I don't know how to ask permission of a place I'm visiting, or introduce myself properly, or even to ask permission of the place that I settled on because I haven't even bothered to learn the language of this land. Settling here was a straight-up transaction between me, the bank, the lawyers and the vendor—no relationships remain of those encounters, but the longer I live here, paying attention, observing, tending this little patch of Earth, the more I want to communicate with it—the trees, the creek, the bird visitors, the ancestors whose spirits are here. I want to relate to it, to be related to it. Those ways of thinking and interacting are housed in the world's most vulnerable languages, embedded in the way the languages are built, whereas to try and express it in English, I have to bend the words and flex them around ideas that seem foreign and strange. (Ask permission of a place! Have a relationship with the trees!)

There's a class offered just down the road that could help me find my way. That destination, Ucwalmícwts language class, is giving me a more powerful call to action as this desperate decade opens, than any best-in-travel list. Maybe it's delusional. Maybe I should just go to Aruba while it's still pristine. But something thrums in me to Wanosts'a7's words: we are needed. As allies of place. Not as consumers of it.

In December, Outside Magazine named its "Outsiders of the Year"—the most influential people changing the outdoor world, chosen from a list of 81 nominees put forth by staff and contributors. The thirteen include Greta Thunberg and Lindsey Vonn, but also Shannon Stowell, 51 year old CEO of the Adventure Travel Trade Association, as "the travel-industry leader we need" for actually acknowledging the seriousness of overtourism, with worldwide tourist arrivals hitting 1.4 billion, ahead of projections, and growing. "We're consuming ourselves to seeming inevitable destruction," he told his membership base. Stowell suggests that the industry needs to stop using arrivals as a measure of success, and ask instead: how are the locals doing, how is the social fabric, how is the wildlife doing.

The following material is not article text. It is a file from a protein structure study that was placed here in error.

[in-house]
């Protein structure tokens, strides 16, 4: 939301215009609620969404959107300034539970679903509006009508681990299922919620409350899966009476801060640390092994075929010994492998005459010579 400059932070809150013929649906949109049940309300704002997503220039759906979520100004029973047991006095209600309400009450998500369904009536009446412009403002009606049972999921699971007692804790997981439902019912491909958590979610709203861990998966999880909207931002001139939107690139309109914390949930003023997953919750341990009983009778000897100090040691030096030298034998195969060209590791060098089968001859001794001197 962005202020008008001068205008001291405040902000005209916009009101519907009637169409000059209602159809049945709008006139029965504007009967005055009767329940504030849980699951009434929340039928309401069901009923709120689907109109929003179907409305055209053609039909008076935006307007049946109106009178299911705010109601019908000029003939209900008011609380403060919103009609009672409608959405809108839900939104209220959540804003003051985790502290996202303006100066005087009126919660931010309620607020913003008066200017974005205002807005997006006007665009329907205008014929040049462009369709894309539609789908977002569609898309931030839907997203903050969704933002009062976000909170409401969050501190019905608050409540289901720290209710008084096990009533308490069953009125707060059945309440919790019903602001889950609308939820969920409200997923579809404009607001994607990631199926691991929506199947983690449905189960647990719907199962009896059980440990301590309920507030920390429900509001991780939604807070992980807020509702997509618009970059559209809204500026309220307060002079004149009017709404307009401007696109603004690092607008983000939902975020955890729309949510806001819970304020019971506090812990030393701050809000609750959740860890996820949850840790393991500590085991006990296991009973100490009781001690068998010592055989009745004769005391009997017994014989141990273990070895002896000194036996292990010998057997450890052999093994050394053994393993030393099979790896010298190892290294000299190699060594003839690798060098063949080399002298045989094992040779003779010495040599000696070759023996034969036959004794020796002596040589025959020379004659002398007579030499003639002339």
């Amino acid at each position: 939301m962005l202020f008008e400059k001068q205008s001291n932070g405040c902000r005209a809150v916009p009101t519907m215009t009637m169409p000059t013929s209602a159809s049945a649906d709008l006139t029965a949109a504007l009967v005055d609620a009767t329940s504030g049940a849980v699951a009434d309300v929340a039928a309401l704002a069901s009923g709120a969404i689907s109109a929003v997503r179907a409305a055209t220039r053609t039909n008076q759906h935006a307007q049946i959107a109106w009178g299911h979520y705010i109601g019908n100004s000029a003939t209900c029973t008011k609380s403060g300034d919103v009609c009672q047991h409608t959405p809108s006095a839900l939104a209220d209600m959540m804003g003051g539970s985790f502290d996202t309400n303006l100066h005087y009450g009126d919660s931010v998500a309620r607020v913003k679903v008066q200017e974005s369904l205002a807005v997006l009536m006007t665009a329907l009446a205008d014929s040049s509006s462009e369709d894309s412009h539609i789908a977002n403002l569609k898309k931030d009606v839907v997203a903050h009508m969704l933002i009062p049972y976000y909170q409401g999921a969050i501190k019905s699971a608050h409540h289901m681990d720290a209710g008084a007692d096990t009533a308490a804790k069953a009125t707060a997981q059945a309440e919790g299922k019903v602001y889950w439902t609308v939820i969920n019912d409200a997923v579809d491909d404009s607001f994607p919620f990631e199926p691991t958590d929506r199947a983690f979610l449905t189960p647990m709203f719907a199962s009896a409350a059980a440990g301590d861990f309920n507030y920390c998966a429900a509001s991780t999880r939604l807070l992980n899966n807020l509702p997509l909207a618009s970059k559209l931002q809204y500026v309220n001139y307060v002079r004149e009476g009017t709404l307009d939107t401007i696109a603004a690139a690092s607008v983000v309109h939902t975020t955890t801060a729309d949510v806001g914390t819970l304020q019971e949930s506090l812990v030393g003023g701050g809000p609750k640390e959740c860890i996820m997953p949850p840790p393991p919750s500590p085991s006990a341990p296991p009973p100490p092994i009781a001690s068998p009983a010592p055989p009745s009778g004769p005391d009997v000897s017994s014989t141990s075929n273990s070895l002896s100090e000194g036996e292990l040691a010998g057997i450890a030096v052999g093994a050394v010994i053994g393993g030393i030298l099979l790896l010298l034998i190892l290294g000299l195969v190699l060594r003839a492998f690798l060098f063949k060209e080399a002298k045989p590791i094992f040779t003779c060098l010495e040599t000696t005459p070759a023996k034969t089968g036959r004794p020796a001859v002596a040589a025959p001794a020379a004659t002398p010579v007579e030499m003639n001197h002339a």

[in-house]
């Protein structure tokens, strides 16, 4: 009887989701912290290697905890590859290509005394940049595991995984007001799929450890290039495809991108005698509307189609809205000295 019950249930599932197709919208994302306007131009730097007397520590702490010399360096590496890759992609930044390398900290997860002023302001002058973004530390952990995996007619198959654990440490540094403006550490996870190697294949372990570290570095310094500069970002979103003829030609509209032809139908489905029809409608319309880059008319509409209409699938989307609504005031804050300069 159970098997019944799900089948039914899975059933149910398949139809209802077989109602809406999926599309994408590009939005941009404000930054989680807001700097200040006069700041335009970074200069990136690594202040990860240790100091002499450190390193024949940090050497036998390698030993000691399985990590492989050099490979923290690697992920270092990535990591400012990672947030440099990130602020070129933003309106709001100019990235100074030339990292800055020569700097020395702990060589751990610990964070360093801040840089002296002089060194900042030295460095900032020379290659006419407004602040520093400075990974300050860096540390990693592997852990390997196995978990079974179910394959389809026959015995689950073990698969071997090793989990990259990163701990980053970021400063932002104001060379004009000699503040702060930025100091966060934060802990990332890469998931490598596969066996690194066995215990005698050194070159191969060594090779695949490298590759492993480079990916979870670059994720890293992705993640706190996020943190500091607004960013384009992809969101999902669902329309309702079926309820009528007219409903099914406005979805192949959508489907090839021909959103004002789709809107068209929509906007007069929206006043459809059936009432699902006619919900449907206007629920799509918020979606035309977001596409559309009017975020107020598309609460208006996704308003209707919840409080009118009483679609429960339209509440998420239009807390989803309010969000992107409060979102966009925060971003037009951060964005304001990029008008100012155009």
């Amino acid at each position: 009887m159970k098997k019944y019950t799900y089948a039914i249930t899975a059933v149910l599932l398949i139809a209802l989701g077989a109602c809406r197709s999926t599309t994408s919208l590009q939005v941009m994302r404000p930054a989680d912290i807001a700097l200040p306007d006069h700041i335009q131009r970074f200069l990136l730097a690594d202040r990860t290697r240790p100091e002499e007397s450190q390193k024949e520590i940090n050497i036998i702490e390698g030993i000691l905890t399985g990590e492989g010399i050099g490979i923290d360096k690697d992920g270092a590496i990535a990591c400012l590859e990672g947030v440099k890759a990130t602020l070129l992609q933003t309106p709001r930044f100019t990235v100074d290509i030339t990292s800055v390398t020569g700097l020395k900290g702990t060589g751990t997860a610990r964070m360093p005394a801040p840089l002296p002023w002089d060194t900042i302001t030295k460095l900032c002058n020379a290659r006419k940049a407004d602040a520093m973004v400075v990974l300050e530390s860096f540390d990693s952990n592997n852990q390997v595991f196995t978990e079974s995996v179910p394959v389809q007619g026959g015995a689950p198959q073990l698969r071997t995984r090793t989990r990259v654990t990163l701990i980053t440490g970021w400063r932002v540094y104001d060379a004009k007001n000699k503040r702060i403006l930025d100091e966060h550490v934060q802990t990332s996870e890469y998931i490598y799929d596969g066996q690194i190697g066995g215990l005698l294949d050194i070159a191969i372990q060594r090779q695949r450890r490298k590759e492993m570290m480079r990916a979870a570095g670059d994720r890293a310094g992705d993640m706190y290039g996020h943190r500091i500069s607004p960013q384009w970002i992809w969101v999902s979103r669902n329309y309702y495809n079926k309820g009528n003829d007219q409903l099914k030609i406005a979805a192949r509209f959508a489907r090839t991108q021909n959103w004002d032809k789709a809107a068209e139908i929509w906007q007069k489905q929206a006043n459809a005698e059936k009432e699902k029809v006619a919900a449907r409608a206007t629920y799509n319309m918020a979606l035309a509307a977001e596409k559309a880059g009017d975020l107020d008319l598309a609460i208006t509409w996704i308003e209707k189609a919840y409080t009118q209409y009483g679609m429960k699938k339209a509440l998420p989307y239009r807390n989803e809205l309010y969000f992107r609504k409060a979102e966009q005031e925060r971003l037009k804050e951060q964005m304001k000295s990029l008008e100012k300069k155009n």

It's kind of like asking, "may I?" before you stretch out your hand and take what you want.

Lonely Planet has attempted to address the burgeoning crisis of overtourism, with a final chapter in the Best In Travel 2020 compilation called Travel Well, advocating for "well-planned sustainable travel that can be a force for good for all involved." After all, as they acknowledge: "The UN has marked 2020 as a key deadline for reducing the world's carbon emissions, and most environmentalists agree that, for travellers, flying is the biggest emission contributor on an individual level. But what's a globetrotter to do?"

The trouble is, we're approaching these crises with the same kind of thinking that generated them: that we are entitled to behave this way. Asking permission doesn't make sense to us, because it implies that we might not be entitled to go wherever we want, to experience whatever we want, to take whatever we want.

What's a globe-trotter to do?

Maybe we could adopt a new identity, of globe-tender, instead of globe-trotter? Wherever we find ourselves. Maybe we start by asking permission, acknowledging the ancestors and stewards, ensuring we come with good thoughts and good spirits. And if, like me, you don't have the language for those things, maybe in this decade in which everything we do matters more than ever before, your next adventure starts with learning one.

The Velocity Project: how to slow the f*&k down and still achieve optimum productivity and life happiness.